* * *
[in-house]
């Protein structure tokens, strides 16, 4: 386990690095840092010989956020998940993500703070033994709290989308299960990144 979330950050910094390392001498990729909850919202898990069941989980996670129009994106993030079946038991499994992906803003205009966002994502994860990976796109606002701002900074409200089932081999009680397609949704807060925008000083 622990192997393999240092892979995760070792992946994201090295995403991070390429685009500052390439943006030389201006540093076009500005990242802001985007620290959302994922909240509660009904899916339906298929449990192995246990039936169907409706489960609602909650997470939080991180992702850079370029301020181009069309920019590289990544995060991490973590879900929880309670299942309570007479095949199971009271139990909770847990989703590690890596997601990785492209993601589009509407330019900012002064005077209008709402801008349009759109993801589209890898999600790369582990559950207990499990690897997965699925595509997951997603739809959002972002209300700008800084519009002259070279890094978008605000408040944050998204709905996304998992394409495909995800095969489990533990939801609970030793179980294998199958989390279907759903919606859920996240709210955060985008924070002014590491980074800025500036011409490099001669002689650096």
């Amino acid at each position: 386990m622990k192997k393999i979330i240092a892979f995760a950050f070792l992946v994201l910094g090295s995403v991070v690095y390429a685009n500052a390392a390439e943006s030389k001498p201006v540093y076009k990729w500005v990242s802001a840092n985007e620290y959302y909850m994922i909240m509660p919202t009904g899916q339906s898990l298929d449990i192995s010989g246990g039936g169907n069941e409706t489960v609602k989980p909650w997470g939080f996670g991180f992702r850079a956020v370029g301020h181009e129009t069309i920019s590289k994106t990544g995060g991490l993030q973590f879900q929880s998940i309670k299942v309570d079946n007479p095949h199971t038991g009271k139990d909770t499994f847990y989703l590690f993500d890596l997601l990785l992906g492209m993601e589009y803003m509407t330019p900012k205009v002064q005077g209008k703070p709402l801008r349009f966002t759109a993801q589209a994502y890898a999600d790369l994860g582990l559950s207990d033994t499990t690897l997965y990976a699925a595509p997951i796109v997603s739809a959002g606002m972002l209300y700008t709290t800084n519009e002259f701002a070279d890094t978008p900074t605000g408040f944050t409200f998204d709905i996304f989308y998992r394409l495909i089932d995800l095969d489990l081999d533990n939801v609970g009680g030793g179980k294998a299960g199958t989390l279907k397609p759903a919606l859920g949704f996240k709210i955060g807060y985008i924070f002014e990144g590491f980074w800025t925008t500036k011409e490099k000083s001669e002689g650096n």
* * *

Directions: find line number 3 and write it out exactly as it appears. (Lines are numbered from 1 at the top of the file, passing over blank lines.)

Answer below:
């Amino acid at each position: 386990m622990k192997k393999i979330i240092a892979f995760a950050f070792l992946v994201l910094g090295s995403v991070v690095y390429a685009n500052a390392a390439e943006s030389k001498p201006v540093y076009k990729w500005v990242s802001a840092n985007e620290y959302y909850m994922i909240m509660p919202t009904g899916q339906s898990l298929d449990i192995s010989g246990g039936g169907n069941e409706t489960v609602k989980p909650w997470g939080f996670g991180f992702r850079a956020v370029g301020h181009e129009t069309i920019s590289k994106t990544g995060g991490l993030q973590f879900q929880s998940i309670k299942v309570d079946n007479p095949h199971t038991g009271k139990d909770t499994f847990y989703l590690f993500d890596l997601l990785l992906g492209m993601e589009y803003m509407t330019p900012k205009v002064q005077g209008k703070p709402l801008r349009f966002t759109a993801q589209a994502y890898a999600d790369l994860g582990l559950s207990d033994t499990t690897l997965y990976a699925a595509p997951i796109v997603s739809a959002g606002m972002l209300y700008t709290t800084n519009e002259f701002a070279d890094t978008p900074t605000g408040f944050t409200f998204d709905i996304f989308y998992r394409l495909i089932d995800l095969d489990l081999d533990n939801v609970g009680g030793g179980k294998a299960g199958t989390l279907k397609p759903a919606l859920g949704f996240k709210i955060g807060y985008i924070f002014e990144g590491f980074w800025t925008t500036k011409e490099k000083s001669e002689g650096n």